• Psst! oer here! 3

    1. 1. Psst!! O’ER Here!! Utilizing OpenEducationResources
    2. 2. “Atthe heart of the open- educational resources movement is the simple and powerful idea that the world’s knowledge is a public good.”Smith, Marshall S. and Casserly, Catherine M.(2006) The Promise of Open EducationalResources, Change: The Magazine of Higher Learning, 38: 5, 8 — 17
    3. 3. What is “Open”?The meaning of “open” in “Open Educational Resources”, own illustration following Geser 2007, p. 20
    4. 4. Priorities in Open Education Create Open Find and Content with Evaluate Open Source tools Publish and Share the content•Technical considerations and planning•Legal/license considerations and planning
    5. 5. Open Educational Resources?? • teaching, learning, and research resources that reside in the public domain • released under an intellectual property license that permits free use or re-purposing by others.
    6. 6. Open Educational Resources?? • Create a global culture of learning or what some might call a learning ecosystem. • Prepare students for thriving in a rapidly evolving, knowledge-based world.
    7. 7. Three arguments for gov’ts tosupport OER projects. • Expand access to learning for everyone. • Efficient way of promoting lifelong learning. • Bridge the gap between non- formal, informal and formal learning.
    8. 8. Reasons institutions are involvedin OER. • Altruistic argument • Public educational institutions • Quality can be improved/cost of content development reduced. • Good PR. • Cost recovery models. • Speed up development of new learning resources • Stimulate innovation and reuse.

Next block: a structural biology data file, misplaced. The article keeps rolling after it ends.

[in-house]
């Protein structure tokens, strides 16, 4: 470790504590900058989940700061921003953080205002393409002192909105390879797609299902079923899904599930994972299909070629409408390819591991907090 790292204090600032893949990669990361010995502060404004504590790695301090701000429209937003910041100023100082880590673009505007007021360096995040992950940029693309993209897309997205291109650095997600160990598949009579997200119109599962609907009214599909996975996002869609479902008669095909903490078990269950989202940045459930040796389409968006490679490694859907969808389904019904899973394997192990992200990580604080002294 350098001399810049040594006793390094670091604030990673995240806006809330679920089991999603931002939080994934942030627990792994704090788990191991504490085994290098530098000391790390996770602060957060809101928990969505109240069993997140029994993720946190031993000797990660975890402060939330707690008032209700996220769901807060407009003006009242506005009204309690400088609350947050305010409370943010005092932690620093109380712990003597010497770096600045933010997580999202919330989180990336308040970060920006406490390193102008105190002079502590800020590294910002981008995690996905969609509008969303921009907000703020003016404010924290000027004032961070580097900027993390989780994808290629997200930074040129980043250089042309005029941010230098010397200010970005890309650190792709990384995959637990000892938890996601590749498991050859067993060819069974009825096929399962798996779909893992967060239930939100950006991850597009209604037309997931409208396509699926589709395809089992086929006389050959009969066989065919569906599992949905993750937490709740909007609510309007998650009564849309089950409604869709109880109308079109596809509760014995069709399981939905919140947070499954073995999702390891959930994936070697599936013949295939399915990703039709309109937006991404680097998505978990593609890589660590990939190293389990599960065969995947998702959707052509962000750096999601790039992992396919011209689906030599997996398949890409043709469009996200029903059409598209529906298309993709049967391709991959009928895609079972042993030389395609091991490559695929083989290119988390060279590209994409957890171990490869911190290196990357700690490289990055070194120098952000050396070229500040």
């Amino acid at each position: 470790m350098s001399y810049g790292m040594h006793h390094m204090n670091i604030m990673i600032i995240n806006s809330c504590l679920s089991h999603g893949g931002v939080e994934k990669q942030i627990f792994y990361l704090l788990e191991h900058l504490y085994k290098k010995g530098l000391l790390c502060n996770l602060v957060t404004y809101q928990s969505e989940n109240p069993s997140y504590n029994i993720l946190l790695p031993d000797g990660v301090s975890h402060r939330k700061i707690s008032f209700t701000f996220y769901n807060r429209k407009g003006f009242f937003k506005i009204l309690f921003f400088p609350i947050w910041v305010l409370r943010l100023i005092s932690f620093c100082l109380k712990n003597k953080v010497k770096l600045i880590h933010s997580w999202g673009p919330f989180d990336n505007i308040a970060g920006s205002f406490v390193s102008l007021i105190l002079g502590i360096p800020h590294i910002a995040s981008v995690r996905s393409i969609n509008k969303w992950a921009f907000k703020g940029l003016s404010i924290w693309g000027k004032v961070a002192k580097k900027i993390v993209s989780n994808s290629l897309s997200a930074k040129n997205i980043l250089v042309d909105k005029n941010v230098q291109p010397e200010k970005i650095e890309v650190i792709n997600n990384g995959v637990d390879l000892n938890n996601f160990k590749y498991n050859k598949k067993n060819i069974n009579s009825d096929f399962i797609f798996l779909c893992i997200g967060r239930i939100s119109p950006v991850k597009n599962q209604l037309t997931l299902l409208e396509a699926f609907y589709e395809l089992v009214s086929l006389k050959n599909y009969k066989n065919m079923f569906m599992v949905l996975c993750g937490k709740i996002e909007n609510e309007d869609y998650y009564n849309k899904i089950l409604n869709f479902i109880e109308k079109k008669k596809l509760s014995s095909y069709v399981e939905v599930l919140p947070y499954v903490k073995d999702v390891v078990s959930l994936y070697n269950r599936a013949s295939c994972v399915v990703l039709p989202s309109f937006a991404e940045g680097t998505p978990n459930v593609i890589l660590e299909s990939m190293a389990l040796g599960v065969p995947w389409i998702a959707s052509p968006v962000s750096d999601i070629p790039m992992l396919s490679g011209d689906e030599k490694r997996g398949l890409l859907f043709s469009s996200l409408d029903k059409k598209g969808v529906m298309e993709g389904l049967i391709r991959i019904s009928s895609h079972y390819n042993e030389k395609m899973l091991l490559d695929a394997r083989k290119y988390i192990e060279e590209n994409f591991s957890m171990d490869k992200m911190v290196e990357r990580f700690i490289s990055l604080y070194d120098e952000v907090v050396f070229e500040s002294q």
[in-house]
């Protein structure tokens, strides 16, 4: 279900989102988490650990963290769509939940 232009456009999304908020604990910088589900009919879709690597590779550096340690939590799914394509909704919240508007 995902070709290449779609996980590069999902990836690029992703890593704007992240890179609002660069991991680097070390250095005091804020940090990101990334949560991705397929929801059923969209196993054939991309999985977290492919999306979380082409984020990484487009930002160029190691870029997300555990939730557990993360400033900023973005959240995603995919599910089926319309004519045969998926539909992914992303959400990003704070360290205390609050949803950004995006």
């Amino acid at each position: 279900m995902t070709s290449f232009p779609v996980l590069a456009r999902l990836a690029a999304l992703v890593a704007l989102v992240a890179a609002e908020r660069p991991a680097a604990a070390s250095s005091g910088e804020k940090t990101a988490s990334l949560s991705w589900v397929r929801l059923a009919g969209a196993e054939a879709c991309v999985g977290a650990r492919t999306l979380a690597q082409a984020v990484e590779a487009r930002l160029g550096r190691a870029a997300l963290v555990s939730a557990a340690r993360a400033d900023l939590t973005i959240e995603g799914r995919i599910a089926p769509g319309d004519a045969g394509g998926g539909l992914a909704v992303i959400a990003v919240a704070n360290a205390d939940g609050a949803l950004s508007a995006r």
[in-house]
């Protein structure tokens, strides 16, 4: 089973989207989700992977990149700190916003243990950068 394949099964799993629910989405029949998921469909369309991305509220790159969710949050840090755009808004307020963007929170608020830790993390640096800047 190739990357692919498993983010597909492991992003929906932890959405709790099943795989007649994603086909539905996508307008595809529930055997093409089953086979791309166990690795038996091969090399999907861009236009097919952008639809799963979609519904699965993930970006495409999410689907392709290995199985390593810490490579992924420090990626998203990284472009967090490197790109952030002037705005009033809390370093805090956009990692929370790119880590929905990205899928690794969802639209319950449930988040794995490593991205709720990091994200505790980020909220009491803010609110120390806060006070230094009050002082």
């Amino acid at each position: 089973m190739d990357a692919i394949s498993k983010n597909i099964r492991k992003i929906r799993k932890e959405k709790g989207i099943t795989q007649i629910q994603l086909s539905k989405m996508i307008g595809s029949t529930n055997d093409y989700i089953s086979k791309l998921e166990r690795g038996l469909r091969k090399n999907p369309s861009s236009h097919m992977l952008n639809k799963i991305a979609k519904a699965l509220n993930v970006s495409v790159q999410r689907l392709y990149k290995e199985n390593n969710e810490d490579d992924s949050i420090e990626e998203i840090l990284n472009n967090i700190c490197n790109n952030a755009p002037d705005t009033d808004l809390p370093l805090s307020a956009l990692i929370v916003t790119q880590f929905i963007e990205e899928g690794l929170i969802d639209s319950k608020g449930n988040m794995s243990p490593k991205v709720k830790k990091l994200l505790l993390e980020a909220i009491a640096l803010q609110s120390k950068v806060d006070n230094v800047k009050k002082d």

9. 9. 4R’s of Open• Reuse• Redistribute• Revise• Remix Increasing openness of the four Rs (Hilton & Wiley, in press).
    10. 10. OER Include:• Full courses/course materials• Modules• Textbooks• Streaming videos• Tests• Software• Any tools/materials supporting access to knowledge.
    11. 11. Re-Mixingre•mix (n.) (rē-mĭks)A new version of media made by adding to, or otherwise changing the original version (license permitting).
    12. 12. Key Points of Re-Mixing• Borrowing/adapting is part of the creative process• It is important to acknowledge the original work, even if it is not in copyright• Some works have special conditions put on them to prevent remixing
    13. 13. Copyrights• Established in a time of printed material• International• Enables people to make money from their work• Expire.• Use without permission is not the same as piracy
    14. 14. Creative Commons
    15. 15. Creative Commons Licenses Attribution; distribute, remix, tweak, and build Attribution; share alike. Attribution; no derivatives.
    16. 16. Creative Commons Licenses Attribution; non-commercial Attribution; Noncommercial, share alike Attribution; non-commercial and no derivatives.
    17. 17. The Big Names• MIT OCW• Center for Open and Sustained Learning (COSL) from Utah State U• Carnegie Mellon OLI
    18. 18. OER Clearinghouses Websites • The link below highlights nine open resource sources! • Jog-the-Web
    19. 19. How do I Put This All Together? • Use a wiki! • Example: My Reduce, Reuse, Recycle lesson composed completely of all open resources. (click here!)
    20. 20. Contact InformationKatrina JohnstonEmail: tjohnston@gsd.k12.pa.us
    21. 21. ResourcesGeser, G. (2007). Open Educational Practices and Resources - OLCOS Roadmap 2012. Salzburg. URL: http://www.olcos.org/english/roadmap/.Hilton, J., & Wiley, D. (in press). The creation and use of open educational resources in Christian higher education. Christian Higher Education.